wasn't aware - but I'm not surprised - that browsers had different
margin settings... actually, it seems that IE is the different one,
compared to at least Moz, and I assume Opera, as per another post.


The interesting part is that some browsers use padding instead of
margin for indenting body text by default. That's why you always
have to define both for html and body elements.
You should really use cascading to get rid of unnecassary repeating
repeating repeating of the same CSS declarations.


I've tried a few things in the CSS file to consolidate the more common
elements into a "catch-all", but it never worked for me. Would you
have a link that I could read, that shows a quick example? I'm sure I
just don't understand the syntax. The buttons especially share tons of
the same stuff, and I'd love to clean that up.


I don't have any such links at hand, but I'll wrap an example:

You have stuff like:

..button01 {
font-family: Verdana, Arial, Helvetica, sans-serif;
font-size: 10px;
font-style: normal;
line-height: normal;
color: #000000;
font-variant: normal;
text-align: center;
cursor: pointer;
position: absolute;
background-color: #B9C8D2;
top: 50px;
left: 10px;
width: 120px;
text-decoration: none;
height: 15px;
border-top: 1px #00557D;
border-right: 1px #00557D;
border-bottom: 1px solid #00557D;
border-left: 1px solid #00557D;
}
..button01:hover {
font-family: Verdana, Arial, Helvetica, sans-serif;
font-size: 10px;
font-style: normal;
line-height: normal;
color: #FFFFFF;
font-variant: normal;
text-align: center;
cursor: pointer;
position: absolute;
background-color: #00557D;
top: 50px;
left: 10px;
width: 120px;
text-decoration: none;
height: 15px;
border-top: 1px #00557D;
border-right: 1px #00557D;
border-bottom: 1px solid #00557D;
border-left: 1px solid #00557D;
}

.....
.....

for many different button styles. Instead you should merge the
selectors and use cascading and allow default values to inherit like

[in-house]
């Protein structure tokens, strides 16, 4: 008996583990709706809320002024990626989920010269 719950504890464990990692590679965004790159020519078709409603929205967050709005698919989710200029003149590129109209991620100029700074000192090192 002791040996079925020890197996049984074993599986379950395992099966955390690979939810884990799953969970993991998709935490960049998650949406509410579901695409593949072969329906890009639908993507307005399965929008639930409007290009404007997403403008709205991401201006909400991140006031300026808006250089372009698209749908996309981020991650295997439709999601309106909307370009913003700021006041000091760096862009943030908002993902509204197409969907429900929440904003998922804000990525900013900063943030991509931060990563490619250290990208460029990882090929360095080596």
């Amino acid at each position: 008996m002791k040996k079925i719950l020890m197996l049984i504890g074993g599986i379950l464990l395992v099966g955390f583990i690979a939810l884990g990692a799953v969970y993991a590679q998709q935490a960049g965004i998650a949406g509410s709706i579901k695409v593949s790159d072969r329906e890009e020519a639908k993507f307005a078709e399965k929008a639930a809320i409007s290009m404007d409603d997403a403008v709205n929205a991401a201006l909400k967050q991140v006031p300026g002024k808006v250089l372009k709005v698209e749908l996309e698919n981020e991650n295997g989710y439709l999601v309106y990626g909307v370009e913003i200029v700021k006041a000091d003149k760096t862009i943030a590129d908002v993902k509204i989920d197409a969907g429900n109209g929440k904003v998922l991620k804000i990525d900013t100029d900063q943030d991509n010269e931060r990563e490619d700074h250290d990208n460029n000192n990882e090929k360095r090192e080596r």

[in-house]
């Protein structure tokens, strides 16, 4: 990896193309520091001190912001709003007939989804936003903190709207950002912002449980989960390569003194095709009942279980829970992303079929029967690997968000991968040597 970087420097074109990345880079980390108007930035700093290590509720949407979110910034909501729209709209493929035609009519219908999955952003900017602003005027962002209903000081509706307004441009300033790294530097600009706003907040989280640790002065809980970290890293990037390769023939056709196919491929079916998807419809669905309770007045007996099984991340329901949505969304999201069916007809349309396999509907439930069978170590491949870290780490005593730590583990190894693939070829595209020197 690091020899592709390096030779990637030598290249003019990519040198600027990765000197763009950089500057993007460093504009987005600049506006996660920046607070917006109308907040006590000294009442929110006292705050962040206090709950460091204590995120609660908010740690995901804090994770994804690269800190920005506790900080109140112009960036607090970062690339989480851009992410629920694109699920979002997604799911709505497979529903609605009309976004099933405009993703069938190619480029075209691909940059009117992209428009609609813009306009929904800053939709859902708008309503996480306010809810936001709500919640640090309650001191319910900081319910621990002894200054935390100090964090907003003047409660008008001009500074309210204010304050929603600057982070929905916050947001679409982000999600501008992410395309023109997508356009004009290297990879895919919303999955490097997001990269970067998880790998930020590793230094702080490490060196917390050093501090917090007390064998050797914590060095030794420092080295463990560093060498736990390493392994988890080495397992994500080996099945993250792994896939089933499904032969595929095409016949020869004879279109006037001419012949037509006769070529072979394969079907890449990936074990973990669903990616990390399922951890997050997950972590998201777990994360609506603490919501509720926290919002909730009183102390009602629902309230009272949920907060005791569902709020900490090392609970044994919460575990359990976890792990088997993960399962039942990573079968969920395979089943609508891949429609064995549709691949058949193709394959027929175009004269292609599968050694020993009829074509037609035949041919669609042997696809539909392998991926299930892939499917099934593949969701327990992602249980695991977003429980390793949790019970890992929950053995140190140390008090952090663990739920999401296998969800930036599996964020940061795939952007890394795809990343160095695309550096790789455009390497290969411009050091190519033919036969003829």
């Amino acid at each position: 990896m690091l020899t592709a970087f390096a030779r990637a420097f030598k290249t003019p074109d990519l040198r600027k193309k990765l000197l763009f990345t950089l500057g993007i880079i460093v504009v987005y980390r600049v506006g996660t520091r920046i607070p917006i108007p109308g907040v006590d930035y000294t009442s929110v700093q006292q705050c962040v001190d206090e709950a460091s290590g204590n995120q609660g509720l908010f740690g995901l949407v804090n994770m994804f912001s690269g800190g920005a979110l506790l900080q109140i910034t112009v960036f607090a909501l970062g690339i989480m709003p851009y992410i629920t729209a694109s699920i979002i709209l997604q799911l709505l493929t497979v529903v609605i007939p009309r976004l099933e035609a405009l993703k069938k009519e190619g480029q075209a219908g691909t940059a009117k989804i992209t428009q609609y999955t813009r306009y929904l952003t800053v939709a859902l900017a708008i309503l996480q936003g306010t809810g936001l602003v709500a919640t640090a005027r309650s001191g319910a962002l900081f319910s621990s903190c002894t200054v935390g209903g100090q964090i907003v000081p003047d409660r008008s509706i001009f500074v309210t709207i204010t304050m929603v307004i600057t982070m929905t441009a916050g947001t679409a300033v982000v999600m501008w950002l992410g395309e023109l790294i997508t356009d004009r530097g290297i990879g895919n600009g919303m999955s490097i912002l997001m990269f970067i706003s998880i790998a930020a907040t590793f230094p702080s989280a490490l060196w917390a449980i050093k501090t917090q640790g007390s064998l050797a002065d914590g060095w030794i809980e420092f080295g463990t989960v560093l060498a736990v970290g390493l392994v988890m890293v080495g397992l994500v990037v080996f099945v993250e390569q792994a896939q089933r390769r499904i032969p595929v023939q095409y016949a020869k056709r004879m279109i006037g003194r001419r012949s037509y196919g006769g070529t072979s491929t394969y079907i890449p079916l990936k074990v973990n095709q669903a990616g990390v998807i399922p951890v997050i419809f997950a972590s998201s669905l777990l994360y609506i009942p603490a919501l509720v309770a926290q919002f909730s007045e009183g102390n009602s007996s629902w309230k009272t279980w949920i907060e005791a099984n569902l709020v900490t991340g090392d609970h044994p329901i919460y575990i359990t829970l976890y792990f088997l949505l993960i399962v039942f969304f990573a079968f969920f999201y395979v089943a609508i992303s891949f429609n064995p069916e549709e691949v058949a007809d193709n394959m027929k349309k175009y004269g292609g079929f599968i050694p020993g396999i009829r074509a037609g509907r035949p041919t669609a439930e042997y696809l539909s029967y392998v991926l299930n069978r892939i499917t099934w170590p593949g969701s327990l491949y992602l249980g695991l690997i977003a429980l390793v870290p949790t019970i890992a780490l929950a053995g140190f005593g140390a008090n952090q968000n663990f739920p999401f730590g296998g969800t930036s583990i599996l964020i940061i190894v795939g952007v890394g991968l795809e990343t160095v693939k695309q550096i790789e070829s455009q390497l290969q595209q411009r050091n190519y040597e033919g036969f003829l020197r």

this:

html {
font-family: verdana, arial, helvetica, sans-serif;
font-size: 1em;
}

..button01,
..button02,
..button03,
..button04,
..button05,
..button06 {
color: #000000;
text-align: center;
cursor: pointer;
background-color: #B9C8D2;
text-decoration: none;
height: 15px;
line-height: 15px;
border: solid 1px #00557D;

position: absolute;
top: 50px;
}
..button01 { left: 10px; }
..button02 { left: 131px; }
..button03 { left: 252px; }
.....

..button01:hover,
..button02:hover,
..button03:hover,
..button04:hover,
..button05:hover,
..button06:hover {
background-color: #00557D;
}

The idea is to define font related stuff only in the root element
(html) and let the setting inherit to other elements. Then you
define all common settings for all buttons with a single rule block
where you just write all the selectors separated with comma. Then
you list the exceptions. The better selector you use, the less you
have to write.

But you should really fix the markup first. http://validator.w3.org/
helps.

For example, I'd suggest using markup like

....
<div class="buttons">
<a href="xxx" id="b1">link 1 label</a>
<a href="yyy" id="b2">link 2 label</a>
</div>

(note that id values must be unique!) combined with style like

div.buttons a {
... /* all styles that apply to all buttons */
}
#b1 {
... /* exceptions for button 1 */
}
#b2 {
... /* exceptions for button 2 */
}

etc etc.

It's not that hard. If this all sounds unclear, then I'd suggest
reading the CSS selectors spec at http://www.w3.org/TR/css3-selectors/

--
Mikko

Jul 20 '05 #7